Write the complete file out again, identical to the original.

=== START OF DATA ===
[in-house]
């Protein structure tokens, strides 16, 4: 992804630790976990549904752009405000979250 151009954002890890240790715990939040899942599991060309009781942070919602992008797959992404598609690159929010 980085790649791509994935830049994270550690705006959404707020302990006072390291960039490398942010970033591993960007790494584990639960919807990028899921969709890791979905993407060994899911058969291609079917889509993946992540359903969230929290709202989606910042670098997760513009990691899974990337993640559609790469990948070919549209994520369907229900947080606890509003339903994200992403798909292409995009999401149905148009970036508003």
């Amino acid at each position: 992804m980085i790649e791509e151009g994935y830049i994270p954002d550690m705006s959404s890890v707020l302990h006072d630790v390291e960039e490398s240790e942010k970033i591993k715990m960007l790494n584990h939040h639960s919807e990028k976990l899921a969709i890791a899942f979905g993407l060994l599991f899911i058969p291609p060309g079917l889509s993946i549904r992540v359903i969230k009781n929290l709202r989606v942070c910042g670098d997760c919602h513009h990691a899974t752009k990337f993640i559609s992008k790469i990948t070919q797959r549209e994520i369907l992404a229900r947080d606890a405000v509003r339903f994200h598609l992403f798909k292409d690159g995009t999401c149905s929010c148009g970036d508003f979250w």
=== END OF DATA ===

[in-house]
């Protein structure tokens, strides 16, 4: 992804630790976990549904752009405000979250 151009954002890890240790715990939040899942599991060309009781942070919602992008797959992404598609690159929010 980085790649791509994935830049994270550690705006959404707020302990006072390291960039490398942010970033591993960007790494584990639960919807990028899921969709890791979905993407060994899911058969291609079917889509993946992540359903969230929290709202989606910042670098997760513009990691899974990337993640559609790469990948070919549209994520369907229900947080606890509003339903994200992403798909292409995009999401149905148009970036508003």
């Amino acid at each position: 992804m980085i790649e791509e151009g994935y830049i994270p954002d550690m705006s959404s890890v707020l302990h006072d630790v390291e960039e490398s240790e942010k970033i591993k715990m960007l790494n584990h939040h639960s919807e990028k976990l899921a969709i890791a899942f979905g993407l060994l599991f899911i058969p291609p060309g079917l889509s993946i549904r992540v359903i969230k009781n929290l709202r989606v942070c910042g670098d997760c919602h513009h990691a899974t752009k990337f993640i559609s992008k790469i990948t070919q797959r549209e994520i369907l992404a229900r947080d606890a405000v509003r339903f994200h598609l992403f798909k292409d690159g995009t999401c149905s929010c148009g970036d508003f979250w």